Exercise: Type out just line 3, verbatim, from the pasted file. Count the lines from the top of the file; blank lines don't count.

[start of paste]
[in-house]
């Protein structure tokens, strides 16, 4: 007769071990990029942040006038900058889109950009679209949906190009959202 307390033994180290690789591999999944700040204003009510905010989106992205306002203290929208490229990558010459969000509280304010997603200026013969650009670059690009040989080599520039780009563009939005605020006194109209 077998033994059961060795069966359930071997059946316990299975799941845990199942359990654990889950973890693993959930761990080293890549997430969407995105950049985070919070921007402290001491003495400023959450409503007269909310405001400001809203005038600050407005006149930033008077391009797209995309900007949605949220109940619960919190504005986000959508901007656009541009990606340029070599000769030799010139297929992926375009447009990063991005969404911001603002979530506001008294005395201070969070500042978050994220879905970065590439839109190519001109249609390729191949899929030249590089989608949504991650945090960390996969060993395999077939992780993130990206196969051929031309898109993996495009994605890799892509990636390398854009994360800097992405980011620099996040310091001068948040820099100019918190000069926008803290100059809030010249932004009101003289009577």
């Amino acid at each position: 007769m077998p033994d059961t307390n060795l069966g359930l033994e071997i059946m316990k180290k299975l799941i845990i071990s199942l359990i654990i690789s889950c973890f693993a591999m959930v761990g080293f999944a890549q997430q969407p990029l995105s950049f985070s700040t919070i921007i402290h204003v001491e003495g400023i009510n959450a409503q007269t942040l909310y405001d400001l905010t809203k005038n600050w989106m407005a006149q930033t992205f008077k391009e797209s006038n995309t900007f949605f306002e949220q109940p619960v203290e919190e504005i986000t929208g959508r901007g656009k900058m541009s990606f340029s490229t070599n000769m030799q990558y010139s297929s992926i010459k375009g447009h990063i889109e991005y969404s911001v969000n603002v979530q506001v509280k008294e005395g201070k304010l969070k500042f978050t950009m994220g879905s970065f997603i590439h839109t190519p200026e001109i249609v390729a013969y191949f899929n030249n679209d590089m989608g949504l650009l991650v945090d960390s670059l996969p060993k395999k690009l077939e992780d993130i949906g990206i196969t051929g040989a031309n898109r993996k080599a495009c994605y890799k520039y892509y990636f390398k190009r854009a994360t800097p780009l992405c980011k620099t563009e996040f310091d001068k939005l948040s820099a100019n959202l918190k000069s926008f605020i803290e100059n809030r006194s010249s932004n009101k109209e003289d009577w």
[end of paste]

């Amino acid at each position: 007769m077998p033994d059961t307390n060795l069966g359930l033994e071997i059946m316990k180290k299975l799941i845990i071990s199942l359990i654990i690789s889950c973890f693993a591999m959930v761990g080293f999944a890549q997430q969407p990029l995105s950049f985070s700040t919070i921007i402290h204003v001491e003495g400023i009510n959450a409503q007269t942040l909310y405001d400001l905010t809203k005038n600050w989106m407005a006149q930033t992205f008077k391009e797209s006038n995309t900007f949605f306002e949220q109940p619960v203290e919190e504005i986000t929208g959508r901007g656009k900058m541009s990606f340029s490229t070599n000769m030799q990558y010139s297929s992926i010459k375009g447009h990063i889109e991005y969404s911001v969000n603002v979530q506001v509280k008294e005395g201070k304010l969070k500042f978050t950009m994220g879905s970065f997603i590439h839109t190519p200026e001109i249609v390729a013969y191949f899929n030249n679209d590089m989608g949504l650009l991650v945090d960390s670059l996969p060993k395999k690009l077939e992780d993130i949906g990206i196969t051929g040989a031309n898109r993996k080599a495009c994605y890799k520039y892509y990636f390398k190009r854009a994360t800097p780009l992405c980011k620099t563009e996040f310091d001068k939005l948040s820099a100019n959202l918190k000069s926008f605020i803290e100059n809030r006194s010249s932004n009101k109209e003289d009577w």